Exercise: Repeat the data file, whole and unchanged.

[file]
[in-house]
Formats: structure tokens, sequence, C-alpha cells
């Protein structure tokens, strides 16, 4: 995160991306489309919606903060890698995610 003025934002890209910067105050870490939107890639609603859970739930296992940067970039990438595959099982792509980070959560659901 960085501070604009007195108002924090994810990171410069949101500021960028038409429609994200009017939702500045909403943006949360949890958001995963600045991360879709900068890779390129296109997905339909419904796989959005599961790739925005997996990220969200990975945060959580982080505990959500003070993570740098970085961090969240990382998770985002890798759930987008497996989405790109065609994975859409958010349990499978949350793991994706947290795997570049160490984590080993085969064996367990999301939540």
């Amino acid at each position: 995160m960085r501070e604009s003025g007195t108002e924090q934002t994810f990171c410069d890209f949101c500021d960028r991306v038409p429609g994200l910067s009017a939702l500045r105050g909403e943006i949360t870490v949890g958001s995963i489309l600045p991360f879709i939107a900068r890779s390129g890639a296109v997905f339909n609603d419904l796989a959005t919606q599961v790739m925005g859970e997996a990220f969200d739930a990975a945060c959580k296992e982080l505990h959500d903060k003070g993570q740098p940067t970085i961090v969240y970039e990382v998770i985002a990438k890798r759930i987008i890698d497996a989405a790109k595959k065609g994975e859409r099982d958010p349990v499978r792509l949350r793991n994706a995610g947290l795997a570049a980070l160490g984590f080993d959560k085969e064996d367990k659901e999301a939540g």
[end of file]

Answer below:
[in-house]
Formats: structure tokens, sequence, C-alpha cells
């Protein structure tokens, strides 16, 4: 995160991306489309919606903060890698995610 003025934002890209910067105050870490939107890639609603859970739930296992940067970039990438595959099982792509980070959560659901 960085501070604009007195108002924090994810990171410069949101500021960028038409429609994200009017939702500045909403943006949360949890958001995963600045991360879709900068890779390129296109997905339909419904796989959005599961790739925005997996990220969200990975945060959580982080505990959500003070993570740098970085961090969240990382998770985002890798759930987008497996989405790109065609994975859409958010349990499978949350793991994706947290795997570049160490984590080993085969064996367990999301939540």
């Amino acid at each position: 995160m960085r501070e604009s003025g007195t108002e924090q934002t994810f990171c410069d890209f949101c500021d960028r991306v038409p429609g994200l910067s009017a939702l500045r105050g909403e943006i949360t870490v949890g958001s995963i489309l600045p991360f879709i939107a900068r890779s390129g890639a296109v997905f339909n609603d419904l796989a959005t919606q599961v790739m925005g859970e997996a990220f969200d739930a990975a945060c959580k296992e982080l505990h959500d903060k003070g993570q740098p940067t970085i961090v969240y970039e990382v998770i985002a990438k890798r759930i987008i890698d497996a989405a790109k595959k065609g994975e859409r099982d958010p349990v499978r792509l949350r793991n994706a995610g947290l795997a570049a980070l160490g984590f080993d959560k085969e064996d367990k659901e999301a939540g």